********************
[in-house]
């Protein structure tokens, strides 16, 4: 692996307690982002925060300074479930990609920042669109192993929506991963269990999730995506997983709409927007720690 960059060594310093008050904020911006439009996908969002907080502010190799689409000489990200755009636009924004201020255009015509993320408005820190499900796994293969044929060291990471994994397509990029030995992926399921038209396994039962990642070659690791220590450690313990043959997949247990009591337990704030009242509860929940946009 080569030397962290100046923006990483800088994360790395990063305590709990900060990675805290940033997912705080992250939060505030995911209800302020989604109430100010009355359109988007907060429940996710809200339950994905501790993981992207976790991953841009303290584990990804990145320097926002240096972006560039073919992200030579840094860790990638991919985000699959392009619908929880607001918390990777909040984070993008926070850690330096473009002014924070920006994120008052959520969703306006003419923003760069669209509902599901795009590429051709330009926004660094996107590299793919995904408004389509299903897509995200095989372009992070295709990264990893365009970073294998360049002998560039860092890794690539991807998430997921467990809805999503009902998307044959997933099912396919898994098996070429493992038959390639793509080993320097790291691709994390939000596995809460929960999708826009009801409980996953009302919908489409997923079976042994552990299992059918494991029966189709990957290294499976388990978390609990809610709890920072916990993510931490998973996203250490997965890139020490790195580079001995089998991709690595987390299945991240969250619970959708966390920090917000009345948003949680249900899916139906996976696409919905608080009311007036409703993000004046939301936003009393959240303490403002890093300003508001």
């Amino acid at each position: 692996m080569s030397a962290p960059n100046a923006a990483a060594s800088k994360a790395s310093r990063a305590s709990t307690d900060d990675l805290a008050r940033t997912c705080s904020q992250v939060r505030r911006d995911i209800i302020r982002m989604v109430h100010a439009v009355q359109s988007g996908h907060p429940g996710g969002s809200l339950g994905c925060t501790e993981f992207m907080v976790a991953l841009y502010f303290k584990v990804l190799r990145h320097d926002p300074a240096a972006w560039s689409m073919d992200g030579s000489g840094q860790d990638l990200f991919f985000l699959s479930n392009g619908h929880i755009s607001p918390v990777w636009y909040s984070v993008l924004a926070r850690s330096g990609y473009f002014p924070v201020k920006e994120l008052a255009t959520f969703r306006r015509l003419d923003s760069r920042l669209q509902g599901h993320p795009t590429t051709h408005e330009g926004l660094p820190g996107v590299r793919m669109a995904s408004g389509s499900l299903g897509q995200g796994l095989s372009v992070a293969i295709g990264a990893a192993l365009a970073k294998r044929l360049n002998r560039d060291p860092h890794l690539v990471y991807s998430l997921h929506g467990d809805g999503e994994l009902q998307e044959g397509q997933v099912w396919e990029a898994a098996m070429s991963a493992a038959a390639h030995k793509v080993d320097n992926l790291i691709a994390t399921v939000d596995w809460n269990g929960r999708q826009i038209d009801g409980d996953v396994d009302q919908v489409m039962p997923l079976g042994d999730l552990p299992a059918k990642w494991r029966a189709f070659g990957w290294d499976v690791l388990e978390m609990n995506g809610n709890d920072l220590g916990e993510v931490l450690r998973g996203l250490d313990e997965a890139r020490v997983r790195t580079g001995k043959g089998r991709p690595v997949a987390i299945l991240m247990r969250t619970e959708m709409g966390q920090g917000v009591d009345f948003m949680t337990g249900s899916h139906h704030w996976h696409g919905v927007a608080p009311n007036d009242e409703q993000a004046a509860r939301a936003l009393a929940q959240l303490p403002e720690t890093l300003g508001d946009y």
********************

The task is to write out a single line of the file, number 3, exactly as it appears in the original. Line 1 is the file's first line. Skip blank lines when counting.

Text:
């Amino acid at each position: 692996m080569s030397a962290p960059n100046a923006a990483a060594s800088k994360a790395s310093r990063a305590s709990t307690d900060d990675l805290a008050r940033t997912c705080s904020q992250v939060r505030r911006d995911i209800i302020r982002m989604v109430h100010a439009v009355q359109s988007g996908h907060p429940g996710g969002s809200l339950g994905c925060t501790e993981f992207m907080v976790a991953l841009y502010f303290k584990v990804l190799r990145h320097d926002p300074a240096a972006w560039s689409m073919d992200g030579s000489g840094q860790d990638l990200f991919f985000l699959s479930n392009g619908h929880i755009s607001p918390v990777w636009y909040s984070v993008l924004a926070r850690s330096g990609y473009f002014p924070v201020k920006e994120l008052a255009t959520f969703r306006r015509l003419d923003s760069r920042l669209q509902g599901h993320p795009t590429t051709h408005e330009g926004l660094p820190g996107v590299r793919m669109a995904s408004g389509s499900l299903g897509q995200g796994l095989s372009v992070a293969i295709g990264a990893a192993l365009a970073k294998r044929l360049n002998r560039d060291p860092h890794l690539v990471y991807s998430l997921h929506g467990d809805g999503e994994l009902q998307e044959g397509q997933v099912w396919e990029a898994a098996m070429s991963a493992a038959a390639h030995k793509v080993d320097n992926l790291i691709a994390t399921v939000d596995w809460n269990g929960r999708q826009i038209d009801g409980d996953v396994d009302q919908v489409m039962p997923l079976g042994d999730l552990p299992a059918k990642w494991r029966a189709f070659g990957w290294d499976v690791l388990e978390m609990n995506g809610n709890d920072l220590g916990e993510v931490l450690r998973g996203l250490d313990e997965a890139r020490v997983r790195t580079g001995k043959g089998r991709p690595v997949a987390i299945l991240m247990r969250t619970e959708m709409g966390q920090g917000v009591d009345f948003m949680t337990g249900s899916h139906h704030w996976h696409g919905v927007a608080p009311n007036d009242e409703q993000a004046a509860r939301a936003l009393a929940q959240l303490p403002e720690t890093l300003g508001d946009y």